A NASA astronaut whose parents are Iranian took a series of incredible photos of the West Asian country from space, poignantly adding that it “may be the closest I will ever get.”
Jasmin Moghbeli says she has “been eager to capture some photos of Tehran” since arriving on the International Space Station (ISS).
Moghbeli’s parents fled to Germany during the 1979 Iranian revolution before moving to the United States when she was a baby.
“In the mornings, I would look at our projected orbits for the day and try to get to a window if I saw it would be within our view,” Moghbeli says of her attempts to get a photo of Iran.
“Sometimes, the work schedule would not allow it. Sometimes, the lighting from day/night transitions made it impossible to photograph. And, most often, there were clouds sitting right over Tehran.”
Moghbeli is currently on her first space flight and has been onboard the ISS since August 26.
“Finally, everything aligned and I was able to capture some decent photos,” she says on her X account (formerly Twitter).
“Our orbit had us passing almost directly overhead. At about 250 miles above, this may be the closest I will ever get to where my parents were born and raised.
“It was at least fun to message with them and plot out the different places they had lived growing up and in their early days together on a photograph that I had taken.”
Hello, Tehran! (!سلام تهران)
I have been eager to capture some photos of Tehran since I arrived at the @Space_Station. In the mornings, I would look at our projected orbits for the day and try to get to a window if I saw it would be within our view. Sometimes, the work schedule… pic.twitter.com/Fz6mwVndMc
— Jasmin Moghbeli (@AstroJaws) November 17, 2023
The Iranian Revolution
In the decades before the Islamic Revolution of 1979, Iran was ruled by King Reza Shah Pahlavi, otherwise known as the Shah.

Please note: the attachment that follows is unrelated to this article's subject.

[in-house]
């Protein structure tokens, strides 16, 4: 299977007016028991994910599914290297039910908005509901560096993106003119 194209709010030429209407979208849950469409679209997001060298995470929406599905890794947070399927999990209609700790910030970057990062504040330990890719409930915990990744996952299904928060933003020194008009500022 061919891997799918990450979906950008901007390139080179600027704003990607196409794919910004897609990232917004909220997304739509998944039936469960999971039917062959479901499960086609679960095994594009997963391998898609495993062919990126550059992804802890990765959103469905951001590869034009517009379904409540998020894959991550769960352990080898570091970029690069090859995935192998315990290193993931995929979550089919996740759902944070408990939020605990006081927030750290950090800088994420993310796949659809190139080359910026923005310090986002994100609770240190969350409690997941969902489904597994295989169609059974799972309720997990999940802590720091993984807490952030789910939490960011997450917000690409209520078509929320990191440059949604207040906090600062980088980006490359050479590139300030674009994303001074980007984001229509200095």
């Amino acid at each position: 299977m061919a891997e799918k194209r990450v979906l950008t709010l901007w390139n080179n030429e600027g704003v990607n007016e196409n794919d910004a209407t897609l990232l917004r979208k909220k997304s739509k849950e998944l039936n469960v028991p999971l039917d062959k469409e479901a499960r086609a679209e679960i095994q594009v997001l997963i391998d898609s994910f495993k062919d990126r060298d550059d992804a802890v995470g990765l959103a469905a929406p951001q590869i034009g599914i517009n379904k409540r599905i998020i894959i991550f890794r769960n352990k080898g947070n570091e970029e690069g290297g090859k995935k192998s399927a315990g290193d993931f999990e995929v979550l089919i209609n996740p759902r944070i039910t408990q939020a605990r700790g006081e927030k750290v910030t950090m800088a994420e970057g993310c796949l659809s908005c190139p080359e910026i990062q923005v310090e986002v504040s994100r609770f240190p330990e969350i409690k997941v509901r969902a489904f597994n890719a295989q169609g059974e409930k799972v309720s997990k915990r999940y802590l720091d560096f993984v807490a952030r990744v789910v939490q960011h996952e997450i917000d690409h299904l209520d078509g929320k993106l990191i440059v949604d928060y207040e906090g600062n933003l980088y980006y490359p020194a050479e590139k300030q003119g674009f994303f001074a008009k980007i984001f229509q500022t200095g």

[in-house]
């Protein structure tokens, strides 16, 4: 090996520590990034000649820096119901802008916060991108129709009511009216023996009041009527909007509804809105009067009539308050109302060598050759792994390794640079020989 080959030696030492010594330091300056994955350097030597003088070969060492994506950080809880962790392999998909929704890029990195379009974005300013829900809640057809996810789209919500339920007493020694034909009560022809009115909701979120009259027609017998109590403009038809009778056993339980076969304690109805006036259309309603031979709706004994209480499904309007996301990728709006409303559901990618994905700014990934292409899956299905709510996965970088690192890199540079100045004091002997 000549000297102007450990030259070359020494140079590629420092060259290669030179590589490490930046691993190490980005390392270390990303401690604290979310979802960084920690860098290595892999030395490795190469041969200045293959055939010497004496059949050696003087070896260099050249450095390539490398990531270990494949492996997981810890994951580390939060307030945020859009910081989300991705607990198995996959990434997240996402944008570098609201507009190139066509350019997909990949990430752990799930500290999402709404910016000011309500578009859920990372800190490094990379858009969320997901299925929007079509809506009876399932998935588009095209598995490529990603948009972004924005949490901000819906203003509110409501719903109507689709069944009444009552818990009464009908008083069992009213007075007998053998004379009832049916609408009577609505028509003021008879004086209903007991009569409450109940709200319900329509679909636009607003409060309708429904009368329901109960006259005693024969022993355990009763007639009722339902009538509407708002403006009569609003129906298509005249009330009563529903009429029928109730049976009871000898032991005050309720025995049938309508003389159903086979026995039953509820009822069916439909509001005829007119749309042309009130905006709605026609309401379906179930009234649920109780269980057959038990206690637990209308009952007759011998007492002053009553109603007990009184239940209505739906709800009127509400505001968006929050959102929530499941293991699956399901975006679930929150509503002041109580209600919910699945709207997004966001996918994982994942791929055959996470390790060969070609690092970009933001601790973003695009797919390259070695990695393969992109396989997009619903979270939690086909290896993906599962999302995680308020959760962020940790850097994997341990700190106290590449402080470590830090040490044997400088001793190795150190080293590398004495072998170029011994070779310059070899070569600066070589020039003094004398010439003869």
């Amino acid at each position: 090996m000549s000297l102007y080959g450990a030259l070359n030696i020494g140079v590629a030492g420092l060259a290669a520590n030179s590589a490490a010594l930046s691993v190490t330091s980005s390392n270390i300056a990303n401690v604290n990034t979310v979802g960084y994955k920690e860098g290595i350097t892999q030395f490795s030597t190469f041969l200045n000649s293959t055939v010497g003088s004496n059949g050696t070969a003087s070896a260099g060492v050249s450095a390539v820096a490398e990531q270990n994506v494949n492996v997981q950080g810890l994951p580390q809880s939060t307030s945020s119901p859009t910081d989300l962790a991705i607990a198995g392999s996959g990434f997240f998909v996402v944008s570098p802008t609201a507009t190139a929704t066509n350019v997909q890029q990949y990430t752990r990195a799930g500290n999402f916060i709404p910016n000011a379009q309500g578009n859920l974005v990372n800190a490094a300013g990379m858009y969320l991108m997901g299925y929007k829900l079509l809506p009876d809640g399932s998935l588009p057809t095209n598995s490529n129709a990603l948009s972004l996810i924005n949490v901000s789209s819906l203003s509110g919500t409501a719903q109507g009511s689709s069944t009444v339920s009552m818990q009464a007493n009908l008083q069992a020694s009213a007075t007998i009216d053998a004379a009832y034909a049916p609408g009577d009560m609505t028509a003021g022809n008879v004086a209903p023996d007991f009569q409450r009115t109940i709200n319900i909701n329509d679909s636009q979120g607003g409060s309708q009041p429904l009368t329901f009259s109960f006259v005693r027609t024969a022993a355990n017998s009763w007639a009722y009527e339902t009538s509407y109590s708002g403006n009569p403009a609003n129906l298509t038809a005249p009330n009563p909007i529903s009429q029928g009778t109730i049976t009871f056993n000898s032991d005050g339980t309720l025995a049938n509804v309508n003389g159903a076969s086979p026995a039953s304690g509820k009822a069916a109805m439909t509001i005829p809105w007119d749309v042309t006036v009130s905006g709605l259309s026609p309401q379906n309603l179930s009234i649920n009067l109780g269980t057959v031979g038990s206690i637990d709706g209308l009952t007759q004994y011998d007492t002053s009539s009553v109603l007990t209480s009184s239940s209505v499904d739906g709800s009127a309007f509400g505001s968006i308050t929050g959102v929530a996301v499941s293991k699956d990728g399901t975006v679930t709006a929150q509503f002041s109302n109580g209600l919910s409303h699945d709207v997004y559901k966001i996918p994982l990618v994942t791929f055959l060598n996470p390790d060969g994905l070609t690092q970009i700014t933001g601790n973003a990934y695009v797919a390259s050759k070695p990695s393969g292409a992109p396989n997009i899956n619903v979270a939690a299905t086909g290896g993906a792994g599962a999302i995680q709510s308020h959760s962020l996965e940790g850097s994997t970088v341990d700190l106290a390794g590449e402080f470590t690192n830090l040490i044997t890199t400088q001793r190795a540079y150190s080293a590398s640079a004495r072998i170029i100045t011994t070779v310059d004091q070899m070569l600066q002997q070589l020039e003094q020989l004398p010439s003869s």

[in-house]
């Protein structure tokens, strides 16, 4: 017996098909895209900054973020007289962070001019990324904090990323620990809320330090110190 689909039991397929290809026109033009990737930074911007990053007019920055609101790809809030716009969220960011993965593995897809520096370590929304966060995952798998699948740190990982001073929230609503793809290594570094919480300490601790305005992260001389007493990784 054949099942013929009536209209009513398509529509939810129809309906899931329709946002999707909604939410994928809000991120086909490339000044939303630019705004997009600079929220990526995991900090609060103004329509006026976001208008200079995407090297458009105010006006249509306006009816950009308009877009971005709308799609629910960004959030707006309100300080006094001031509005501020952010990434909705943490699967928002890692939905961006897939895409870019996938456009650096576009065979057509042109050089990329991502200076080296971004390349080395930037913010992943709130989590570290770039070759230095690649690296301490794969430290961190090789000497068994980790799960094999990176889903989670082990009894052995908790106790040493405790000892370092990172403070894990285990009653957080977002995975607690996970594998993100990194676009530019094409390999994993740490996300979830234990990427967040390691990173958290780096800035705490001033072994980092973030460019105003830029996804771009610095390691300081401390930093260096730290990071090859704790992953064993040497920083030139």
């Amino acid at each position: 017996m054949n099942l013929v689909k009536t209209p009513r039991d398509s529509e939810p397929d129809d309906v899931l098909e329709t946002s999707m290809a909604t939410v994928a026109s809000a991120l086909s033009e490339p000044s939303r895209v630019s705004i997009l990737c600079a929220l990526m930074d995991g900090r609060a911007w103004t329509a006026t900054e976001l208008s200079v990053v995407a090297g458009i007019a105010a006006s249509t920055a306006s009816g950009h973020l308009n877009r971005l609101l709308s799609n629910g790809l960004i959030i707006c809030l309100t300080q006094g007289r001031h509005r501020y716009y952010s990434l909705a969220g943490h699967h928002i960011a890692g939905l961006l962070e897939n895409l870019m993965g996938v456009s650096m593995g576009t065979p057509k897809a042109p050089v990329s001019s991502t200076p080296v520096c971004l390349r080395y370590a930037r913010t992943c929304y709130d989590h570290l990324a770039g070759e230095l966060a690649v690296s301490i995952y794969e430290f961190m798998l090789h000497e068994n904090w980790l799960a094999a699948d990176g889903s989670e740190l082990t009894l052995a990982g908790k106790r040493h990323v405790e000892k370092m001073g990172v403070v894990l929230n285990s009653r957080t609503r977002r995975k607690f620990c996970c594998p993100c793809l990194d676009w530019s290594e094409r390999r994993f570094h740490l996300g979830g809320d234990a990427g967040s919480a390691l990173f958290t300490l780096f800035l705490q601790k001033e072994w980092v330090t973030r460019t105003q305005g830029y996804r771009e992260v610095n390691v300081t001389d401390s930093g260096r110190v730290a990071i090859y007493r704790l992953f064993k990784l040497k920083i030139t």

While the Shah’s dictatorship repressed dissent and restricted political freedom, he also pushed the country to adopt Western-oriented secular modernization, allowing some degree of cultural freedom.
However, the Shah’s determination to showcase an increasingly liberal and modern front to the world and his ban on religious garments frustrated traditionalists in Iran.
Under Pahlavi, there was widespread censorship of the press. He repressed political dissent and the crackdown on communists and Islamists led to many being imprisoned and tortured. These factors, along with the Shah being perceived as a puppet of the U.S. and national economic uncertainty, culminated in the monarchy being overthrown.
The 1979 Iranian revolution saw the ousting of the Shah and the installment of Ayatollah Ruhollah Khomeini — a shift that would have long-lasting and far-reaching implications.
The Iranian revolution brought seismic changes to Iran, not least for women. Wearing the hijab was enforced and many of the rights women had been granted were withdrawn; the Female Minister of Education, Farokhroo Parsa, was executed by firing squad.
Image credits: Photographs by NASA/Jasmin Moghbeli. Official portrait of Jasmin Moghbeli in a spacesuit by NASA/Robert Markowitz.